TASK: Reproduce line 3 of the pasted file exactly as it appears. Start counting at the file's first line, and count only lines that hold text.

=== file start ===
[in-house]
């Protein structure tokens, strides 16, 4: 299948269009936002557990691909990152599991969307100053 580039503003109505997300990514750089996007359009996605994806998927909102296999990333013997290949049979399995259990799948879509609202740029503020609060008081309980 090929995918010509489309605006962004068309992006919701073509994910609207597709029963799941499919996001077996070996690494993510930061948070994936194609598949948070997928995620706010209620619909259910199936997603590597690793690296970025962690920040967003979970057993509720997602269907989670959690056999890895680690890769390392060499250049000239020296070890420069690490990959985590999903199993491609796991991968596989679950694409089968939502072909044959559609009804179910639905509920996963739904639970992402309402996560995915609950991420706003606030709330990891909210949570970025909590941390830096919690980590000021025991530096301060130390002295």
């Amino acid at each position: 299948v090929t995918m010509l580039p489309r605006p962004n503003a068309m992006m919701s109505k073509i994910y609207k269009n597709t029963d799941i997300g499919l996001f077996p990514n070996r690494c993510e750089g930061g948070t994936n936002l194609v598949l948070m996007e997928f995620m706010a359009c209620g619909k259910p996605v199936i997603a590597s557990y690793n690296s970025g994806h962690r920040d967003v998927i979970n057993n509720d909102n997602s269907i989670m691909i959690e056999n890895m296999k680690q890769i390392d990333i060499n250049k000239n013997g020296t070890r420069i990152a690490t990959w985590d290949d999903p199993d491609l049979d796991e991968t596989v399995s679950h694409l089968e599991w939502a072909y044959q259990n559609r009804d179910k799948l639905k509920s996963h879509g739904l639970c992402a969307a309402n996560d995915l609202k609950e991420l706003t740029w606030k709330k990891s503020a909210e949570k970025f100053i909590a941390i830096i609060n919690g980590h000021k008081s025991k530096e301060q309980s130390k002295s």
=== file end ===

């Amino acid at each position: 299948v090929t995918m010509l580039p489309r605006p962004n503003a068309m992006m919701s109505k073509i994910y609207k269009n597709t029963d799941i997300g499919l996001f077996p990514n070996r690494c993510e750089g930061g948070t994936n936002l194609v598949l948070m996007e997928f995620m706010a359009c209620g619909k259910p996605v199936i997603a590597s557990y690793n690296s970025g994806h962690r920040d967003v998927i979970n057993n509720d909102n997602s269907i989670m691909i959690e056999n890895m296999k680690q890769i390392d990333i060499n250049k000239n013997g020296t070890r420069i990152a690490t990959w985590d290949d999903p199993d491609l049979d796991e991968t596989v399995s679950h694409l089968e599991w939502a072909y044959q259990n559609r009804d179910k799948l639905k509920s996963h879509g739904l639970c992402a969307a309402n996560d995915l609202k609950e991420l706003t740029w606030k709330k990891s503020a909210e949570k970025f100053i909590a941390i830096i609060n919690g980590h000021k008081s025991k530096e301060q309980s130390k002295s």